Inter-Research > AME > v41 > n1 > p67-77  
Aquatic Microbial Ecology

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AME 41:67-77 (2005)  -  doi:10.3354/ame041067

An interdisciplinary approach to assess the functional diversity of free-living microscopic eukaryotes

C. D. Lowe*, S. J. Kemp, D. J. S. Montagnes

School of Biological Sciences, University of Liverpool, Biosciences Building, Crown Street, Liverpool L69 7ZB, UK

ABSTRACT: Free-living microbes are arguably ubiquitously dispersed. Molecular phylogeographies have been used to assess microbial distributions but can be difficult to interpret. Combinations of molecular and ecophysiological data have, however, proven useful in assessing the influence of dispersal, local adaptation and historical contingency on distributions. A logical extension of this approach is to develop molecular markers for ecophysiological traits, which would allow the assessment of adaptations in large numbers of environmental isolates without requiring extensive culturing. To assess this approach, we compared enzyme activity and gene expression of Na+/K+ ATPase in response to salinity, and compared Na+/K+ ATPase mRNA sequences, in 3 Brachionus plicatilis (Rotifera) sibling species. B. plicatilis siblings display different salinity tolerances, which in turn influence their distributions. Na+/K+ ATPase is an important component of salinity tolerance and a potentially useful marker for ecophysiological variation. In all cases, Na+/K+ ATPase enzyme activity and gene expression increased in response to salinity (5 to 50‰) and paralleled growth rate differences: highest enzyme activity/gene expression occurred in the sibling species that displayed highest growth. However, sequence variation in Na+/K+ ATPase mRNAs was minor (~4%) and did not match gene expression patterns; thus, differences between siblings in Na+/K+ ATPase occurred as a result of differential expression of highly similar gene transcripts. While we were not able to develop functional molecular markers for salinity tolerance in B. plicatilis, we highlight that the application of phylogenetic and functional markers will be a powerful tool for assessing the distributions of free-living microorganisms.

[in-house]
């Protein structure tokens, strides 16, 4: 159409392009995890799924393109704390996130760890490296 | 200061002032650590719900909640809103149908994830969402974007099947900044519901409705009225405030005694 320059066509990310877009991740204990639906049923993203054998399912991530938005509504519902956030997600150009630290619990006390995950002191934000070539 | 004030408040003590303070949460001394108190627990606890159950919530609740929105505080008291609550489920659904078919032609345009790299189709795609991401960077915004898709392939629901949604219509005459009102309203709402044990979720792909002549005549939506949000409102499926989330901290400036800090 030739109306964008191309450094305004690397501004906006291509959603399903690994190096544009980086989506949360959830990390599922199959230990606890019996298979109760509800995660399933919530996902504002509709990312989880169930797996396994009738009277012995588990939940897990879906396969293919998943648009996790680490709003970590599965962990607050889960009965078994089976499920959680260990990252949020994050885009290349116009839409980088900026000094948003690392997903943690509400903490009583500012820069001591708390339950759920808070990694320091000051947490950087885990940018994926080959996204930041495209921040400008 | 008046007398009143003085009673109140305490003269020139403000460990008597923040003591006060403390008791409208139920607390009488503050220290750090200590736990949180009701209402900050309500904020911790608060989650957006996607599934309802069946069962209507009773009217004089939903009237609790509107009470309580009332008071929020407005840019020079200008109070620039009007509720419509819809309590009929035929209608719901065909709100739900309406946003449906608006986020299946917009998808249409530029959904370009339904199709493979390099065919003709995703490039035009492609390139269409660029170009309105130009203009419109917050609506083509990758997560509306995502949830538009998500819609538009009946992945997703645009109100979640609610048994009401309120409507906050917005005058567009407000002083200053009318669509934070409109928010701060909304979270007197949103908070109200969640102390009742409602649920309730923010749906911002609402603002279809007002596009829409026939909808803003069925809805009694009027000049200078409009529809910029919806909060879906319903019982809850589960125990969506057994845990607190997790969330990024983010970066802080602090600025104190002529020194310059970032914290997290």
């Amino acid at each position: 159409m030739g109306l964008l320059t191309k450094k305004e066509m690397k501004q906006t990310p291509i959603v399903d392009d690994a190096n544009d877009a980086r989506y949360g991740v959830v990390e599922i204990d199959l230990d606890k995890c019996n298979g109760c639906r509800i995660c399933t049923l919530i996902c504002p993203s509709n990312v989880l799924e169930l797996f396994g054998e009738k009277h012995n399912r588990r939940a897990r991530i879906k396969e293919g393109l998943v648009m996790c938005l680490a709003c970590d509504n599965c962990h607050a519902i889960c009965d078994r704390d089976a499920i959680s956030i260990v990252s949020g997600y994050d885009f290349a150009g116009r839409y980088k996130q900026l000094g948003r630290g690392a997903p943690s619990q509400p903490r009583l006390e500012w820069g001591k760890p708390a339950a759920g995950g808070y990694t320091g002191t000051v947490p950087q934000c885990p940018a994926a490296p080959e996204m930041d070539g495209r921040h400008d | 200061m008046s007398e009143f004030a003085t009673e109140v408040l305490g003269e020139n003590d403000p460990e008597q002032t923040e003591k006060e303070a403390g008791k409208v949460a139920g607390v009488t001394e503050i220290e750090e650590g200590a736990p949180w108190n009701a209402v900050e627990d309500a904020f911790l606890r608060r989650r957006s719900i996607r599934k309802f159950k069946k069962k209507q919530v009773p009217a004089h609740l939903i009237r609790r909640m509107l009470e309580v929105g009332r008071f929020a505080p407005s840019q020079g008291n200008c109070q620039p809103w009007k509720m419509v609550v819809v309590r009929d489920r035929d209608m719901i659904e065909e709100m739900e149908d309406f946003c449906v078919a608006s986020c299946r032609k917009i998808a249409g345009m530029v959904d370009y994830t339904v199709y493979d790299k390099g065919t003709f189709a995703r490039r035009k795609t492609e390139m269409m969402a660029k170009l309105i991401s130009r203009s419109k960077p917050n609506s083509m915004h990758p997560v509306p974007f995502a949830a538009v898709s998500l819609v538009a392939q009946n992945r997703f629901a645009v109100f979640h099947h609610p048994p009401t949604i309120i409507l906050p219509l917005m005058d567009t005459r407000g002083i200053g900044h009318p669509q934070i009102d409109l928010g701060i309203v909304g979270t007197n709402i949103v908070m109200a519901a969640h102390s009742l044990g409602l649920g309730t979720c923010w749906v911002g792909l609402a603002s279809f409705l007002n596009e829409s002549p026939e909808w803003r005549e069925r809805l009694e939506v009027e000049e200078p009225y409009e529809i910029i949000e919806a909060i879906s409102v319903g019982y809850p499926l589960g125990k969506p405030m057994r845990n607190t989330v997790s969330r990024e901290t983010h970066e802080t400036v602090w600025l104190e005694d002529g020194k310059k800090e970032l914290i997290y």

KEY WORDS: Phylogeography · Salinity · Brachionus plicatilis · Osmoregulation · Na+/K+ ATPase

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